Detail of the Oxycheq Ultralite soft backplate configured with single-piece ‘hogarthian’ harness. It bolts to the wing and Profile adapter using low-profile bolts.

The Oxycheq Ultralite Travel Backplate for Sidemount Conversion

I opted for the Oxycheq ‘Ultralite’ backplate because I reserve concerns about the suitability of metal backplates for use in confined space wreck penetrations.  It would be too easy to ‘wedge’ a metal backplate into a tight space.  The Ultralite backplate solves that problem, whilst still permitting the clean and consistent use of a hogarthian style single-piece harness approach. As mentioned, I feel it is important to retain consistency between all of the rigs that I use.

The Oxycheq Travelite is the lightest option currently on the market, weighing just 257 grams.  Another option would have been a Zeagle ‘Express Tech’ soft backplate (it’s longer, so possibly better for those with longer torsos) – but I couldn’t find those available to buy in my area.

diy sidemount technical diving rig bcd harness system

The OMS Profile Adapter for Sidemount Configuration

The OMS Profile Sidemount Adapter was designed to mate with the OMS Tesseract Wing to create a simple conversion between sidemount and backmount.  I’ll be honest, the connections/mounting is very specific to the Tesseract, so some ingenuity and perseverance needs to be applied to make it work with other brands/models of wing.   I needed to use extra lengths of 1″ nylon strap to make it work with the Custom Divers TDB.  A few hours of finickety struggle, a few tired fingers and some choice expletives… and it all assembled rock-solidly.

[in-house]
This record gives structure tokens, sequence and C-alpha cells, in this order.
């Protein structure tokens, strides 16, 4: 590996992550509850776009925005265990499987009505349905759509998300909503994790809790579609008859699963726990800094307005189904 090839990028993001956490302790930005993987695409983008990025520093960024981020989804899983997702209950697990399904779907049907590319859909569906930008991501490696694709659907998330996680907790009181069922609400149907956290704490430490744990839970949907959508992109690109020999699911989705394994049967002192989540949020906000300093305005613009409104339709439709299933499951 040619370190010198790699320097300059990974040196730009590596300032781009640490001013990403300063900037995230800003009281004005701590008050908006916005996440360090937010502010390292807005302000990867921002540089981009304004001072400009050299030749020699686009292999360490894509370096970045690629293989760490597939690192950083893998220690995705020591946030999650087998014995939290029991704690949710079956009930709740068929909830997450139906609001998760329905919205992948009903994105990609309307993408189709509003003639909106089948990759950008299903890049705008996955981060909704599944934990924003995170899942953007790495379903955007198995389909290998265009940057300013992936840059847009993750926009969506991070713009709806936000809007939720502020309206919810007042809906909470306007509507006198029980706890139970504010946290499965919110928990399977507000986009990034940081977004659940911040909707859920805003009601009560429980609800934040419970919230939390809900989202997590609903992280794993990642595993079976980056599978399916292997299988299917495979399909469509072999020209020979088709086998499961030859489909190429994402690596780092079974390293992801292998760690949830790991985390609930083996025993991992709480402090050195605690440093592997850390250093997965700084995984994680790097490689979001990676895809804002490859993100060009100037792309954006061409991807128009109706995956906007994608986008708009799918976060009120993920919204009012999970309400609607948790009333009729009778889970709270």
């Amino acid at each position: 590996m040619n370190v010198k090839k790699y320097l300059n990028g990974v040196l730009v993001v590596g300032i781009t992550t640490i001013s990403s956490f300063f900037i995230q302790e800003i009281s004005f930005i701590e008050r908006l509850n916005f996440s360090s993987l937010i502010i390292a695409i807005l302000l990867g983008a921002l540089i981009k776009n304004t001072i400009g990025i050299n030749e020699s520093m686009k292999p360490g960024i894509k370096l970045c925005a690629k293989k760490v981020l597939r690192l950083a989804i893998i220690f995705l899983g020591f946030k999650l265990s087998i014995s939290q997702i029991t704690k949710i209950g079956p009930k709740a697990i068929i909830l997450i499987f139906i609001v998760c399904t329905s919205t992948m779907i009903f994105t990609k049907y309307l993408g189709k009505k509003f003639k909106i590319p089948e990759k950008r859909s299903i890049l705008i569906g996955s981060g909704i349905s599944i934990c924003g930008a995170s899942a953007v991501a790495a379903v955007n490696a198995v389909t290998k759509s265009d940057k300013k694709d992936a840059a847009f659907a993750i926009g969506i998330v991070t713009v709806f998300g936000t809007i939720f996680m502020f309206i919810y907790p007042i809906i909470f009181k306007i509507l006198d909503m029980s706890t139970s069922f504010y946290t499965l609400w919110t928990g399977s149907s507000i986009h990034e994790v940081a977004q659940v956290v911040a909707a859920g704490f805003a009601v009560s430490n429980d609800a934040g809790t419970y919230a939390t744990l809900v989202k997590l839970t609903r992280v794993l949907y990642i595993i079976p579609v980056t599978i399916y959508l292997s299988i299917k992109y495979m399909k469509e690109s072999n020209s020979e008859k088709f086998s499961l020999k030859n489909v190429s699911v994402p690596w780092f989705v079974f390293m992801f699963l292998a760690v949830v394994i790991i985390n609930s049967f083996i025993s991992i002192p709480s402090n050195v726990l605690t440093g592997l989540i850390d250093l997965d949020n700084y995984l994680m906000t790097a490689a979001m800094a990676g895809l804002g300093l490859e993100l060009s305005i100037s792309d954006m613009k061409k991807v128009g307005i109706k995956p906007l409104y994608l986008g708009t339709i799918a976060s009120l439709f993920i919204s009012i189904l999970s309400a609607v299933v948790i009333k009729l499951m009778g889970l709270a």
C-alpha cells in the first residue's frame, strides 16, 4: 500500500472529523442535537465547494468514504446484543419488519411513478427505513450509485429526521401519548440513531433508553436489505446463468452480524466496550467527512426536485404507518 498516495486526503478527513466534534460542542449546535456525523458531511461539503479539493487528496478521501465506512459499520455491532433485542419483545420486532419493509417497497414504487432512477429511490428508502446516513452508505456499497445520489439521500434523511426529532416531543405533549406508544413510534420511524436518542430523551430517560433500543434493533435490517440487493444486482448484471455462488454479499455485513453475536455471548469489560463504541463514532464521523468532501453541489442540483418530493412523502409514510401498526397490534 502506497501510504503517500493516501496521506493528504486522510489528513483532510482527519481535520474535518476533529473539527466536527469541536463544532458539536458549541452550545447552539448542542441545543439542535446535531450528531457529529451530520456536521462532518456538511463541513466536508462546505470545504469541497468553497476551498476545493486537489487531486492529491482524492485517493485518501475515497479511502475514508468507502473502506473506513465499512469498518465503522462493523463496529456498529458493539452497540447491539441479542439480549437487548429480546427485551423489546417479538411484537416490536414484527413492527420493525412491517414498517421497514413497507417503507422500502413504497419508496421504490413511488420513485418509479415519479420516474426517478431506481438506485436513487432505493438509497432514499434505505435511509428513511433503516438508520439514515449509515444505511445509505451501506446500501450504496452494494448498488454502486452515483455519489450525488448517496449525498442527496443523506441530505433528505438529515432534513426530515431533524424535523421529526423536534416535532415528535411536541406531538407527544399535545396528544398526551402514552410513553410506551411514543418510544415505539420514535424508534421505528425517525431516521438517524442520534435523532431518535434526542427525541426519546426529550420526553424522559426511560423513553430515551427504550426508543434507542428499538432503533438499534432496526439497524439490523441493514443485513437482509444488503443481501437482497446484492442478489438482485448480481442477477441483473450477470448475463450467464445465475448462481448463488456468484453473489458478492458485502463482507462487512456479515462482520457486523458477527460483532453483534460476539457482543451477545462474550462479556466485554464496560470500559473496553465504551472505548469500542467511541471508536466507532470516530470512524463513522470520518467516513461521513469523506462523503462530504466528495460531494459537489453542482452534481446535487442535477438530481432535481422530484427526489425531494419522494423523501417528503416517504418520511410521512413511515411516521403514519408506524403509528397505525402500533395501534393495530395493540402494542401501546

Detail of how the OMS Profile sidemount adapter extends around the top of the wing. To fit with wings other than the Tesseract, you need to splice the two 1″ nylon webbing loops with an ‘extension’. If the LPI aren’t offset at the top of the wing, this cover will obscure them.

You could, of course, just buy a Tesseract BCD to go with the profile, but my aim was to convert the equipment I already owned.  I’ve had the Custom Divers TDB for over a decade and it had been relegated to a plastic crate under the stairs for several years, so why not make good use of it?

OMS… if you’re listening… it’d be great if you could refine a version of the Profile for use as a generic adapter for any model/brand of wing.  Just a few changes…  I’d be happy to help you with that. ;)

The Profile also features a ‘wrap-over’ protector for the top of the wing.  That’s a great idea for providing some serious abrasion resistance when conducting ‘squeeze through’ penetrations.  However, the ‘wrap over’ will obscure the LPI on many wings.  The Tesseract wing is designed with this in mind – and off-sets the LPI further out on the shoulders.  Luckily, the Custom Divers TDB also had sufficiently spaced LPI to enable a clean mating.